If you've developed rough patches of skin on your forearms, neck, face, ears and hands that are scaly, you may have a condition known as actinic keratosis. It's usually caused by frequent, persistent sun exposure. Unfortunately, the condition can become cancerous. The good news is that there are many different methods for treating the condition. Here's a look at some of the treatments you can review with your dermatologist.
Topical Medicated Cream
If you catch the condition in its early stages, you may be able to treat it with a topical cream. This medicated cream can be applied to the skin a few times a day. It's an effective method for eliminating the condition, though it can take a bit longer than some treatments, such as surgery. Your dermatologist can tell you how long you could expect to use the cream before you see relief.
Sometimes, your dermatologist will recommend a treatment known as electrodessication and curettage. This method involves the use of a curette to scrape the surface of the scaly skin away. The device resembles a spoon, but it has a sharp edge. This process is followed by electrodessication, which involves using a needle to apply an electric current to the area. That current closes off old, broken blood vessels as well as any potentially cancerous cells.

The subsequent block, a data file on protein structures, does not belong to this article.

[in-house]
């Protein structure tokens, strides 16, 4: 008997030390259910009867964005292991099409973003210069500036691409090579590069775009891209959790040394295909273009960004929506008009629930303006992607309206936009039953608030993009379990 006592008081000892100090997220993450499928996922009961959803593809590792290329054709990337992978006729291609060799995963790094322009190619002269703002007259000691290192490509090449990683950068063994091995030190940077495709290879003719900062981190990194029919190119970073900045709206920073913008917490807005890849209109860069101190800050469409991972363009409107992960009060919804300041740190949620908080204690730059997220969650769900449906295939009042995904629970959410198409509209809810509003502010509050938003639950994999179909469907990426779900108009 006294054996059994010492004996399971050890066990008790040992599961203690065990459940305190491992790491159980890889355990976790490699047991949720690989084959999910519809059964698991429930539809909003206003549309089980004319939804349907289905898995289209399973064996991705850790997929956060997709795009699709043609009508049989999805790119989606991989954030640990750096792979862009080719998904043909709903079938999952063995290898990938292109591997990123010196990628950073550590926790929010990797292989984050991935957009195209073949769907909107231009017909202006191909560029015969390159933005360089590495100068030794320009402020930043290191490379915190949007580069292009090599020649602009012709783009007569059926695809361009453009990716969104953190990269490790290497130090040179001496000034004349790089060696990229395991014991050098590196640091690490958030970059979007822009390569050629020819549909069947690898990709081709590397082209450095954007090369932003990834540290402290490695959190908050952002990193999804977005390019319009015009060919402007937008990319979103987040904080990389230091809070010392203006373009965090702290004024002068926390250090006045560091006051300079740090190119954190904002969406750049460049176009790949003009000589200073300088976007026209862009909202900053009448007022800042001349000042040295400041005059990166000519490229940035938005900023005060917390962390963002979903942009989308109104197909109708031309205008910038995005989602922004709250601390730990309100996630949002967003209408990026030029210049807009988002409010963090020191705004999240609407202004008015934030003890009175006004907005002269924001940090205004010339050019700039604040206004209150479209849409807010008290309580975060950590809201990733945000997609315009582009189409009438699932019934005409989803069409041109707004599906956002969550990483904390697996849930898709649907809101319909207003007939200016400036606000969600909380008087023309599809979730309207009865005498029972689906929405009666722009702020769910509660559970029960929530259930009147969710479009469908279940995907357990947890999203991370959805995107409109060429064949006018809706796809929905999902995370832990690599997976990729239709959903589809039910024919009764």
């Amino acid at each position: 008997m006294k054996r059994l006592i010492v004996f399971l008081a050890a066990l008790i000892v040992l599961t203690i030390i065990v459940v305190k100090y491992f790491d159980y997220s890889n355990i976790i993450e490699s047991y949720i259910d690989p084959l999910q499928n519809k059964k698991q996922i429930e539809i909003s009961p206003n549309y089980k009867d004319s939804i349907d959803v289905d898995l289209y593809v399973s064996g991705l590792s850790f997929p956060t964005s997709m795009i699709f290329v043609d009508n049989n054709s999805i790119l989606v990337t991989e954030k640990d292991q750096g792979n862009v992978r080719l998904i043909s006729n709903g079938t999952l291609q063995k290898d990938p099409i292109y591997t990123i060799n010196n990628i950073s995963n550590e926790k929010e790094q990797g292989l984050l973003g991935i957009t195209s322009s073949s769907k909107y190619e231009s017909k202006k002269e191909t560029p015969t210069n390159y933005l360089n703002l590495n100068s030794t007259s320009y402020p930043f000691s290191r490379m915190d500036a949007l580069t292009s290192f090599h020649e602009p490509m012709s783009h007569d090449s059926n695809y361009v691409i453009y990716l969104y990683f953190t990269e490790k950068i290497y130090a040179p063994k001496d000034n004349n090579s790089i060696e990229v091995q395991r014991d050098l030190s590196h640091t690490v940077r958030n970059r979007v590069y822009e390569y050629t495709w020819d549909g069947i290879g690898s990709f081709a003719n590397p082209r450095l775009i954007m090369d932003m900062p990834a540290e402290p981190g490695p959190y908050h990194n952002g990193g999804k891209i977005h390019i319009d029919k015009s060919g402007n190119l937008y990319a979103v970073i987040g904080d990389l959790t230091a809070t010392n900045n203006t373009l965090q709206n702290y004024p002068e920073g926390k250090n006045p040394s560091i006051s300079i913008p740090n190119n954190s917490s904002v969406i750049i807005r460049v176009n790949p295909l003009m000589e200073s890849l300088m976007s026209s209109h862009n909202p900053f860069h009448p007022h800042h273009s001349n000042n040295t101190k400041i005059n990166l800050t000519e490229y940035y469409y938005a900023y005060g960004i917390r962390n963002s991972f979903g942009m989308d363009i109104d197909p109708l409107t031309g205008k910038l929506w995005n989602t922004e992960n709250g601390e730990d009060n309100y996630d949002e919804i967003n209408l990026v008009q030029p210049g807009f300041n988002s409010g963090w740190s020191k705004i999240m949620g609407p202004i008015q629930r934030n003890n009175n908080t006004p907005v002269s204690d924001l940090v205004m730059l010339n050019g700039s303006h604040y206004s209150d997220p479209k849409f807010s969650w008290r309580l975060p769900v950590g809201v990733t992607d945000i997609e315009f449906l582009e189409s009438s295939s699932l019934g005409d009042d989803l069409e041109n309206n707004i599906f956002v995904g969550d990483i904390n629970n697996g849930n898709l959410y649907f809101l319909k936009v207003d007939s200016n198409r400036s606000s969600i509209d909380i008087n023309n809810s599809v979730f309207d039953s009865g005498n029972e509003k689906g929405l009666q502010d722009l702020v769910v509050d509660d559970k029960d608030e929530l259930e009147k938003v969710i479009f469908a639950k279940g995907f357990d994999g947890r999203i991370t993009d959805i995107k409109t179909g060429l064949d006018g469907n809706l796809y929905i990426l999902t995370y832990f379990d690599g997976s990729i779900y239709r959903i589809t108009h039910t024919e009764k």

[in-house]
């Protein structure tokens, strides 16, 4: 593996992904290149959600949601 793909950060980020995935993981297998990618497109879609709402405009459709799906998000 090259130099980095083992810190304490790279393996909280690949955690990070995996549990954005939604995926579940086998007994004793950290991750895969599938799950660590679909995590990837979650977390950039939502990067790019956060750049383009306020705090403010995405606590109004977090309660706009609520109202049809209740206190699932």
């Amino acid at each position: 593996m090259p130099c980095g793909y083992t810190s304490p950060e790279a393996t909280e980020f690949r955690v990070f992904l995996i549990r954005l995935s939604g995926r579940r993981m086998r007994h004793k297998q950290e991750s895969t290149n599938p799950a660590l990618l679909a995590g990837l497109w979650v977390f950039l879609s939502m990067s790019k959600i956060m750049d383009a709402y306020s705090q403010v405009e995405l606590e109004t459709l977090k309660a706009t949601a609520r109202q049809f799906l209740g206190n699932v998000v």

Your dermatologist may recommend photodynamic treatment. This involves treating the affected area with a photosensitizing product. In most treatments, the product used is called aminolevulinic acid. It absorbs light, so it can soak up energy from the light and direct that energy toward the skin cells to eliminate them. This prevents precancerous cells from becoming cancerous. You might notice that this treatment gives you some redness and swelling in the days following the application, but it works well for areas such as your face or scalp, where other treatments may be a bit more difficult to do.
In some cases, these treatments aren't enough. In those situations, you may need to work with a dermatologist to undergo surgery for your condition. Sometimes, dermatologists will freeze the skin using liquid nitrogen in a process referred to as cryotherapy. Your dermatologist may recommend a treatment like this if your condition isn't responding to other methods.
When it comes to dealing with a skin condition that could become cancerous, you need to talk with your dermatologist about the treatment options. With the information presented here and the help of a proactive dermatologist, you'll be able to find the best possible treatment option for your individual situation. Visit a site like http://desertdermatology.net/ for more information.Share